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Holy War and Human Bondage: Tales of Christian-Muslim Slavery in the Early-Modern Mediterranean (Praeger Series on the Early Modern World) download ebook

by Robert C. Davis

Holy War and Human Bondage: Tales of Christian-Muslim Slavery in the Early-Modern Mediterranean (Praeger Series on the Early Modern World) download ebook
ISBN:
027598950X
ISBN13:
978-0275989507
Author:
Robert C. Davis
Publisher:
Praeger; 1 edition (July 1, 2009)
Language:
Pages:
316 pages
ePUB:
1553 kb
Fb2:
1574 kb
Other formats:
txt lit lrf rtf
Category:
World
Subcategory:
Rating:
4.1

Praeger Series on the Early Modern World.

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2009 October 2019 · Journal of Early Modern History.

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Praeger series on the early modern world. Bibliography, etc. Note: Includes bibliographical references and index. by Joseph Rosse, Robert Levin. 95 Author: Rosse, Joseph G. Publication & Distribution: San Francisco.

Holy War and Human Bondage: Tales of Christian-Muslim Slavery in the Early-Modern Mediterranean tells a story unfamiliar to most modern readers―how this pervasive servitude involved, connected, and divided those on both sides of the Mediterranean. The work explores how men and women, Christians and Muslims, Jews and sub-Saharan Africans experienced their capture and bondage, while comparing what they went through with what black Africans endured in the Americas.

Drawing heavily on archival sources not previously available in English, Holy War and Human Bondage teems with personal and highly felt stories of Muslims and Christians who personally fell into captivity and slavery, or who struggled to free relatives and co-religionists in bondage.

In these pages, readers will discover how much race slavery and faith slavery once resembled one other and how much they overlapped in the Early-Modern mind. Each produced its share of personal suffering and social devastation―yet the whims of history have made the one virtually synonymous with human bondage while confining the other to almost complete oblivion.

Reviews:
  • Tehn
Excellent product.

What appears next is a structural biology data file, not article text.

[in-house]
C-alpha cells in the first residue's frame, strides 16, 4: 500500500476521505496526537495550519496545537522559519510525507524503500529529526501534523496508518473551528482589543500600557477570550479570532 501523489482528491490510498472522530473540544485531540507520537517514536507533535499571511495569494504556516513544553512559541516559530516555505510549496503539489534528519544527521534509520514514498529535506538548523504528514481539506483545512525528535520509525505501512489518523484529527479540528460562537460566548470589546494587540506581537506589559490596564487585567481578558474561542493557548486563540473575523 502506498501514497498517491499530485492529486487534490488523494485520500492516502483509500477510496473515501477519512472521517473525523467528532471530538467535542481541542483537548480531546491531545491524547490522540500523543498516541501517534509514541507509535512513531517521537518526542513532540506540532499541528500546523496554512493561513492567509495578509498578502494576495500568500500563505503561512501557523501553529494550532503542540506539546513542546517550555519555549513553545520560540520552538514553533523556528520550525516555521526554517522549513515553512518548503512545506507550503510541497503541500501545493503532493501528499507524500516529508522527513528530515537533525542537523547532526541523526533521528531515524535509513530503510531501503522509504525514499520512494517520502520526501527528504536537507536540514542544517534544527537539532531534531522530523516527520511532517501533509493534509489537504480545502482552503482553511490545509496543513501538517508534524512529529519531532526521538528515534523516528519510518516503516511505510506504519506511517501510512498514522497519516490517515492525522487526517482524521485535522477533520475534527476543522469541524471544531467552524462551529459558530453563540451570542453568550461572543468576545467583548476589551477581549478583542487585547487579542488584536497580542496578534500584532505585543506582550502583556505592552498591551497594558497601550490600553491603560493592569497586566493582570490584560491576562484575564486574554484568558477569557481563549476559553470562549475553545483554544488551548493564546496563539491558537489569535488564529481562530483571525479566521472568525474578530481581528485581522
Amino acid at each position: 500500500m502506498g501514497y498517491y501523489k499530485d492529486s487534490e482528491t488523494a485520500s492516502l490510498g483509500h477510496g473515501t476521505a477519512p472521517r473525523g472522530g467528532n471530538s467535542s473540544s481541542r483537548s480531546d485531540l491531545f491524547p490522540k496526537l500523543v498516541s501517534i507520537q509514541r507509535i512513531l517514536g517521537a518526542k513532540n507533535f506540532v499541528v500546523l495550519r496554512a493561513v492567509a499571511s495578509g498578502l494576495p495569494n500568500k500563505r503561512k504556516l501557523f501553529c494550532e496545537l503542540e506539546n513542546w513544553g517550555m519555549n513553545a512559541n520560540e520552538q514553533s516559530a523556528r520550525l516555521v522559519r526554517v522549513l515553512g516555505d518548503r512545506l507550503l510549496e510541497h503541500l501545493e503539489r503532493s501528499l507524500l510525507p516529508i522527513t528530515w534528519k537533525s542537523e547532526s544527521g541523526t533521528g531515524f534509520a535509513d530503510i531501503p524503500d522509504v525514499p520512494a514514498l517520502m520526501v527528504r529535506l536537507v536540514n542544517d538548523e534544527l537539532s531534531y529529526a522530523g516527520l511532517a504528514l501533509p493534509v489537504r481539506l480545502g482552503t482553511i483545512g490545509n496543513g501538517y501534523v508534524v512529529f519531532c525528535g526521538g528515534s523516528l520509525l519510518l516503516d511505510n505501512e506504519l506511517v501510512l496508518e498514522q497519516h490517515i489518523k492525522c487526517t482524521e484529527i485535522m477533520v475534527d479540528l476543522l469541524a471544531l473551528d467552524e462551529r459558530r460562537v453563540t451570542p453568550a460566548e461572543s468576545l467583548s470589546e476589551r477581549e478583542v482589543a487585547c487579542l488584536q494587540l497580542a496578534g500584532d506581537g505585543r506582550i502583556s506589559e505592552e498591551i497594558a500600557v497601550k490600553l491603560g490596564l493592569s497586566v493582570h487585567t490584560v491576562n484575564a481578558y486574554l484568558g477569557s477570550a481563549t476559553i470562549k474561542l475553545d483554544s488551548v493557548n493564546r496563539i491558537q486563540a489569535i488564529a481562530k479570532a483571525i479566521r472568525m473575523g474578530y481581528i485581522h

• Stoneshaper
I recommend this book because it presents information that most Americans, even those who are students of history, know nothing about: namely that from 1500-1700 when white Europeans began bringing Africans to the New World as slaves, white Christians and Muslims were also being enslaved in the countries around the Mediterranean. This is a work of scholarship, derived from primary research in slave narratives, ship manifests, and reports of diplomatic personnel and members of religious orders. The reader will get a good idea of how slave traders operated, what the lives of the slaves were like, and some estimate of the number of people involved.

Although the author is a professor of history at Ohio State University he makes a few puzzling errors. He refers to the "Christianization" of Spain by Ferdinand and Isabella and their successors. This is somewhat misleading because the Iberian peninsula had been Christian for centuries before the Muslims arrived and continued to have a large Christian population during the period of Muslim domination. In another misleading statement he has the Spanish driving the Moors from their ancient homeland. The Moors ancient homeland was North Africa from which the Arabs invaded Spain in the 8th century and the Berbers invaded again in the 11th.(Maybe he meant the Spanish drove the Moors from their (the Spanish) ancient homeland. He also says the Black Africans' only crime was their race. No, their only crime was their weakness; they were enslaved because they did not have a state strong enough to protect them and willing to do so. He concluded the book by leaving the impression that slavery died out in the Mediterranean world in the course of the 19th century. Perhaps this is true of European slavery but Black slavery continued into the late 20th. Slavery was abolished in Saudi Arabia in 1963 and it was still practiced in parts of North Africa in the 1970s and in the Sudan in the 1990s.

The author is to be commended for exploring a subject about which so little has been written. It is a sad commentary on the state of the historical profession that he must devote several pages at the beginning of this book justifying his treatment of the subject of white slavery. Evidently historians have decided that only the enslavement of Blacks Africans by White Europeans counts as "real" slavery and nothing else in world history can match it for brutality and cruelty. Davis shows that Christian and Muslim slaves were also cruelly treated and that any type of slavery, by its nature, deprives individuals of their basic human dignity. Not even Mr. Davis emphasizes clearly enough that slavery has been the norm in human history. What is exceptional is the idea that it is not just a personal misfortune but a deep moral wrong for one person to own another. The notion that slavery is morally unacceptable grew out of the ideas of the 18th century European enlightenment and 19th century evangelical Christianity and gradually spread to the rest of the world.